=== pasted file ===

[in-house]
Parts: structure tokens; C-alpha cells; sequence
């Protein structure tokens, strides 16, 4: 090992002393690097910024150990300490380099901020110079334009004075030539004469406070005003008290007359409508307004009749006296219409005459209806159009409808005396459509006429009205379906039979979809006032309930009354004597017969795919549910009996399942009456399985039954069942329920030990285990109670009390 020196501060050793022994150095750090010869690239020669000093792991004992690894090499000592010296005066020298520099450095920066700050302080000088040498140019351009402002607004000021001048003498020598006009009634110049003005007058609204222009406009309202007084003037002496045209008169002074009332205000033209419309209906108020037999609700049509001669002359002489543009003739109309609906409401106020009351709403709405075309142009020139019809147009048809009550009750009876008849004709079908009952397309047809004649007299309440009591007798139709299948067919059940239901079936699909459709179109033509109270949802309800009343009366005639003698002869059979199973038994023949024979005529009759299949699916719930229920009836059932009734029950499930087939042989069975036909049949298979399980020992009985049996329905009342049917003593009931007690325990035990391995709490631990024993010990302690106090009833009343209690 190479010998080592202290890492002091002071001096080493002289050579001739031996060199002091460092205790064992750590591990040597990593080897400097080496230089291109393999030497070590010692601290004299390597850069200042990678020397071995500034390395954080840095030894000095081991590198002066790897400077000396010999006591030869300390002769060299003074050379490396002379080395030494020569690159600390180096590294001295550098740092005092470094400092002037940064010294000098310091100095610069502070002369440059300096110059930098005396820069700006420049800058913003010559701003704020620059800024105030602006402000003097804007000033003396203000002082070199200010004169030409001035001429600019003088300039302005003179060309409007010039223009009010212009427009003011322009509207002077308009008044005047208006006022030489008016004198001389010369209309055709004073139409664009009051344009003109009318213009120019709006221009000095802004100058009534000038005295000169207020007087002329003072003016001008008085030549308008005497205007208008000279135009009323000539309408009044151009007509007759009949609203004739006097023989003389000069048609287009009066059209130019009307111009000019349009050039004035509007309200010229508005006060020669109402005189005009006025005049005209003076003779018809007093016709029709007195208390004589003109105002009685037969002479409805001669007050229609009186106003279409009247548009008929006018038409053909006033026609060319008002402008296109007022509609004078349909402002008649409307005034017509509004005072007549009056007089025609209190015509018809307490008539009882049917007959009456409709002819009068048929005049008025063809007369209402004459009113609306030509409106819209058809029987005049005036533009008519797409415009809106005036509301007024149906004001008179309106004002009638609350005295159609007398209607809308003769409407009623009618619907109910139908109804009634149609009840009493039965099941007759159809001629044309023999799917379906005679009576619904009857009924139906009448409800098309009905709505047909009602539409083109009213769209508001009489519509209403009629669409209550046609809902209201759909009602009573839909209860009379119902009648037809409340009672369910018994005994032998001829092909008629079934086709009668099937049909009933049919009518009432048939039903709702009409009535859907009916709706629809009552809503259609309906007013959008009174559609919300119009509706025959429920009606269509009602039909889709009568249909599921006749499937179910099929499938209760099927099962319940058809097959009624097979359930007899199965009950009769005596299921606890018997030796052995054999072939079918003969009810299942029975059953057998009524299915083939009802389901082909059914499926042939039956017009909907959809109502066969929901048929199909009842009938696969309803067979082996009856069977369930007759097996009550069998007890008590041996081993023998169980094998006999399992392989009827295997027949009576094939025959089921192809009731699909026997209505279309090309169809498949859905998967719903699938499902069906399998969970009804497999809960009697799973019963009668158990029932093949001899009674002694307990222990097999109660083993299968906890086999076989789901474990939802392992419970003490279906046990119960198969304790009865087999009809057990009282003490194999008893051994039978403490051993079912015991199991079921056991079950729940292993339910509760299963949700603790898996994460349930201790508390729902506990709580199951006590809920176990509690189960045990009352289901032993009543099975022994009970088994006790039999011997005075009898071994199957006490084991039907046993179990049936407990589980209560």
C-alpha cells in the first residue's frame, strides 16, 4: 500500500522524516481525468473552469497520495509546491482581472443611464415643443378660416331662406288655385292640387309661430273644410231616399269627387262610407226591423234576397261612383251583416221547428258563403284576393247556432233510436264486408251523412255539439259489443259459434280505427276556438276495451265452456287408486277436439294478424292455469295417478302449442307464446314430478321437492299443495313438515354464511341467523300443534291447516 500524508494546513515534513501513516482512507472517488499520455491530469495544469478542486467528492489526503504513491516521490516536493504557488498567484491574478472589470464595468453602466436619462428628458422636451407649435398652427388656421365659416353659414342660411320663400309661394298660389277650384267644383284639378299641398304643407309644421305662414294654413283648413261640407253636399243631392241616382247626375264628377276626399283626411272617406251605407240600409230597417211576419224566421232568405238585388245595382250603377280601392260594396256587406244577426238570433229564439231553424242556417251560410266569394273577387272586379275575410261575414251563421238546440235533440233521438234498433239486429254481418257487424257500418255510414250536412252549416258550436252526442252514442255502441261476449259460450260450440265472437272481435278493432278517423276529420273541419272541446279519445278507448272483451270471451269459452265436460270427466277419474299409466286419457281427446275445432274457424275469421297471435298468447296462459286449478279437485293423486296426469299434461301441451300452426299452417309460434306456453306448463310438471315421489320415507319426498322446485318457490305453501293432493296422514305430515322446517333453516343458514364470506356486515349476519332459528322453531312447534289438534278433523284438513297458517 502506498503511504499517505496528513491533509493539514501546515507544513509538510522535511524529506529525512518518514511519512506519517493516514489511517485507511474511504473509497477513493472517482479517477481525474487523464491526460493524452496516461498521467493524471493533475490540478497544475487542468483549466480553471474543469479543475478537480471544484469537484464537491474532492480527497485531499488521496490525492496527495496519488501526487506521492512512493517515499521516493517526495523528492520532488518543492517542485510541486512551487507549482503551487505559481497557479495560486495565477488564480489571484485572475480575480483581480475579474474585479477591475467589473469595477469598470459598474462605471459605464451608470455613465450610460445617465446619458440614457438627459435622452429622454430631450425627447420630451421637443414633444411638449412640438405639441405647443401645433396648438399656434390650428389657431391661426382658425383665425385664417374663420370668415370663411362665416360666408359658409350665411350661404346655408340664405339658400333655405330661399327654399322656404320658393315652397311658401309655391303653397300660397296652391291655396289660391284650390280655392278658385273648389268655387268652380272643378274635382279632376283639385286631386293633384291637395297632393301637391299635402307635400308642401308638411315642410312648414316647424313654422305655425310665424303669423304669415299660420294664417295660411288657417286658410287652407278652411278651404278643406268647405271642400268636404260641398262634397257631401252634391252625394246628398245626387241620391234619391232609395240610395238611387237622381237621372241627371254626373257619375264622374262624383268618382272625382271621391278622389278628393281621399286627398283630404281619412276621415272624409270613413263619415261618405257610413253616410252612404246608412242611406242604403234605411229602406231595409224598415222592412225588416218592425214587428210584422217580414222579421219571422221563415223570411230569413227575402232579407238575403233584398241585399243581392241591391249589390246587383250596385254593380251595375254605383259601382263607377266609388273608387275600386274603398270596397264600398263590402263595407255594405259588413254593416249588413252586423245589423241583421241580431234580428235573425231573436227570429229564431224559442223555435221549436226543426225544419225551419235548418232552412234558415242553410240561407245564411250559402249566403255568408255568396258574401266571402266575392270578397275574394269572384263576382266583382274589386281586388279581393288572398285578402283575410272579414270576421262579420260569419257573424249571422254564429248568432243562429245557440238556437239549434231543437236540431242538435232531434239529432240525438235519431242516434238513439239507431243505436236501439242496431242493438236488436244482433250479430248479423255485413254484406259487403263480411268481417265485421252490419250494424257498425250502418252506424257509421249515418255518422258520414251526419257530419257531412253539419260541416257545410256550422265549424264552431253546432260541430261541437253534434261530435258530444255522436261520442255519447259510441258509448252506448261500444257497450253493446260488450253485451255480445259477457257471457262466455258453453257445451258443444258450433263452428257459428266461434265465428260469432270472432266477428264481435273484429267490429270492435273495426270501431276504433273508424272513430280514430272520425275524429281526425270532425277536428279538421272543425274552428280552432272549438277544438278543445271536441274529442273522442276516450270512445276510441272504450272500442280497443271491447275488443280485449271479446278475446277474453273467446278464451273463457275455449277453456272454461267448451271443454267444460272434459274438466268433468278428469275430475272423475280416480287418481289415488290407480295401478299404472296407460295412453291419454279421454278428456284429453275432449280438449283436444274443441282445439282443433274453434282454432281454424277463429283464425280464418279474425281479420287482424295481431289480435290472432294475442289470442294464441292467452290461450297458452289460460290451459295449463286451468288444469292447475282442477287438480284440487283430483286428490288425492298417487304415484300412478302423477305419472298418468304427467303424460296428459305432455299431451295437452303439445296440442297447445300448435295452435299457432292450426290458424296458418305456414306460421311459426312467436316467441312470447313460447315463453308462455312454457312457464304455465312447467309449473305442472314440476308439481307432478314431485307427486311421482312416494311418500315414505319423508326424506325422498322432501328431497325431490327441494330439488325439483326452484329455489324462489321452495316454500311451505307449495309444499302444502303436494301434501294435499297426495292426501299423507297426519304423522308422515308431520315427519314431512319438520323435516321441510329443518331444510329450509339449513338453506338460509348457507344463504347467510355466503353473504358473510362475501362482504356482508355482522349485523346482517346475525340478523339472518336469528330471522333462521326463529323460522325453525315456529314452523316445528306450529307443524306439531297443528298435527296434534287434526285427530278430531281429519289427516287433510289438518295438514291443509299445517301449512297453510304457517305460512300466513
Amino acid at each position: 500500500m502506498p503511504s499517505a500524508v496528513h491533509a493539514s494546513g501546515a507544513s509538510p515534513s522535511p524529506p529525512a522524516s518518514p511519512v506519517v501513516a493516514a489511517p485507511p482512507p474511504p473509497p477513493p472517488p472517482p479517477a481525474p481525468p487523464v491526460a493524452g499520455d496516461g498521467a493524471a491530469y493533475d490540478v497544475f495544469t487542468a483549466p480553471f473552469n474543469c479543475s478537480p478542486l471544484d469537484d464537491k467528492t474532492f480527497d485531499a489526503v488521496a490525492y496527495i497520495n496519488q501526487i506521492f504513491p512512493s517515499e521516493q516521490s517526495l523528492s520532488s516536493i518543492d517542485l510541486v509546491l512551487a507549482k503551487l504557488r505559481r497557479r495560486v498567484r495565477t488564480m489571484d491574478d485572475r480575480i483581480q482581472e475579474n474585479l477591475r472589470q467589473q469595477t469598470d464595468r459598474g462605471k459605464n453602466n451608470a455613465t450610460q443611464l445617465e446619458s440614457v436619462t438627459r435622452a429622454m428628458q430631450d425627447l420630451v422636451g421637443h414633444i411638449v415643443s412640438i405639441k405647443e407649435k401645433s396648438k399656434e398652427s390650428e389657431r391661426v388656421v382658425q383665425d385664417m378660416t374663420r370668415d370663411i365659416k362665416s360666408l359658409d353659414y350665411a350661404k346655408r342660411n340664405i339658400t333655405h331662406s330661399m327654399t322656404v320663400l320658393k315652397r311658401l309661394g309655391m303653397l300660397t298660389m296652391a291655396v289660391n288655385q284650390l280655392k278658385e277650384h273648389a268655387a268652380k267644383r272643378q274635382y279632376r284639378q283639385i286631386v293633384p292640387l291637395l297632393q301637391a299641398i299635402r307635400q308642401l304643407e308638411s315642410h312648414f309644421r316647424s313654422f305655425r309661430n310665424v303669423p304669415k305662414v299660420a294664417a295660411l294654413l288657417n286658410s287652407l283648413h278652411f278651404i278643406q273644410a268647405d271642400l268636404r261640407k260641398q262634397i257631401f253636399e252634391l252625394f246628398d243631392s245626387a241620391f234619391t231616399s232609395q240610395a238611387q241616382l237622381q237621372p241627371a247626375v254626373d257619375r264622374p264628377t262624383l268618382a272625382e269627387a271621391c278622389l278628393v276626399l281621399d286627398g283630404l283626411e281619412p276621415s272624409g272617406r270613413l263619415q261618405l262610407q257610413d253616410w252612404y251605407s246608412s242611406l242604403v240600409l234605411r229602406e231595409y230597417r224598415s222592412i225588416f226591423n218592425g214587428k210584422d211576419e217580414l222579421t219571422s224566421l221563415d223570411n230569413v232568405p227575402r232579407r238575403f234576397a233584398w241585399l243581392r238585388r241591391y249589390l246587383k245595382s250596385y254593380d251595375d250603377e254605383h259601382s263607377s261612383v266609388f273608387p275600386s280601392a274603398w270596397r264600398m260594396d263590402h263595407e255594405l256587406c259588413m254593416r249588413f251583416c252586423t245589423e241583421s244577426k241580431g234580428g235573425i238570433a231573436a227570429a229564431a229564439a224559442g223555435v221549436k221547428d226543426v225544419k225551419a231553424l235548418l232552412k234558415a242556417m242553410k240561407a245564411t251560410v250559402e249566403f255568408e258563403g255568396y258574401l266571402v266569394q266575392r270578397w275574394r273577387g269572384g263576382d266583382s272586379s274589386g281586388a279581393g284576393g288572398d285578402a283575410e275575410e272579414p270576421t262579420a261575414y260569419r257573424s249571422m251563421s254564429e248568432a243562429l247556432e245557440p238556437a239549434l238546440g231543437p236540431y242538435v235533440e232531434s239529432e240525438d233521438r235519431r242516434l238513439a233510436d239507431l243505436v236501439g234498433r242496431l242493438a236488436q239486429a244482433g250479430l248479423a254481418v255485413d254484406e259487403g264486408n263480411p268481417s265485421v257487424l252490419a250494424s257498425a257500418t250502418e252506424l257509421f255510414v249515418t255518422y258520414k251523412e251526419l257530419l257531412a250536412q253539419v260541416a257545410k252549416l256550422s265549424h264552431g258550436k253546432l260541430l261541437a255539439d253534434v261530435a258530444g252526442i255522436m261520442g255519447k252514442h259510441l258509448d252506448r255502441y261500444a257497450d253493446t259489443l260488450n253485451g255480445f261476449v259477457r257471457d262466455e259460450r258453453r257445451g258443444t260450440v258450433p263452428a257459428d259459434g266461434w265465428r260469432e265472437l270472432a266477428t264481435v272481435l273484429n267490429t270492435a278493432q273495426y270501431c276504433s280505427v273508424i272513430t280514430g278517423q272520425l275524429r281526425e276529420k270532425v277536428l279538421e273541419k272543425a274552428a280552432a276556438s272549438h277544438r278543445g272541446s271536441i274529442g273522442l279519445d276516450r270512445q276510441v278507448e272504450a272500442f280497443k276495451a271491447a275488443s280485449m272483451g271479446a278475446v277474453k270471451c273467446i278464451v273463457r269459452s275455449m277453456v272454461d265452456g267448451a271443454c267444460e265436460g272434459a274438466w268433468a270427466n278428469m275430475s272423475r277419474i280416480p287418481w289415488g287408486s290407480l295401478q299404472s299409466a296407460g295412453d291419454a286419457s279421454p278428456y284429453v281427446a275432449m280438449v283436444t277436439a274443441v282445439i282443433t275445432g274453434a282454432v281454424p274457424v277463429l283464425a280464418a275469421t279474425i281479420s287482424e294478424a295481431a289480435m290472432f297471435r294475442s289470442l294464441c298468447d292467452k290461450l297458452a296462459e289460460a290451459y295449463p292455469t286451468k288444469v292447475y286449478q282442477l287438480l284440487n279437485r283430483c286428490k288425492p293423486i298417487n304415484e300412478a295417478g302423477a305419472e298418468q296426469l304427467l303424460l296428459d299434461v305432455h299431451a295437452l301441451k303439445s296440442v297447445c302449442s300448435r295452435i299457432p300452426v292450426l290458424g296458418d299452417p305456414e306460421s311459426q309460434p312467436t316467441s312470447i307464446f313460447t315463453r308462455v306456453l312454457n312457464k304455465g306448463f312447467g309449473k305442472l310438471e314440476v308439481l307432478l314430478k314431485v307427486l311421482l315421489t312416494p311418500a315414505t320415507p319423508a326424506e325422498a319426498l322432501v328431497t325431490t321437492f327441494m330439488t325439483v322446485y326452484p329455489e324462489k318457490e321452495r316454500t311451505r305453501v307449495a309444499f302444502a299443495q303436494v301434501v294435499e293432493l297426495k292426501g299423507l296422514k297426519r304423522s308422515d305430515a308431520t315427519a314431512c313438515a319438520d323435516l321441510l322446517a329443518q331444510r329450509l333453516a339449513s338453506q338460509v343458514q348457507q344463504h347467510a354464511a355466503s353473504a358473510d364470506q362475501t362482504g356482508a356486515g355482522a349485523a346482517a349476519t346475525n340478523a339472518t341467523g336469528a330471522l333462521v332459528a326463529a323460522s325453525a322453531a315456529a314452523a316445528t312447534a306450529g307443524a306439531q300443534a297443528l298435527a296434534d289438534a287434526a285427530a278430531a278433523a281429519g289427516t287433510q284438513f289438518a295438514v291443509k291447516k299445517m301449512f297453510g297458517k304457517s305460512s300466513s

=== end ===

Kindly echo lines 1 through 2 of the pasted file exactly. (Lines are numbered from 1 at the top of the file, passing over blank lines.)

[in-house]
Parts: structure tokens; C-alpha cells; sequence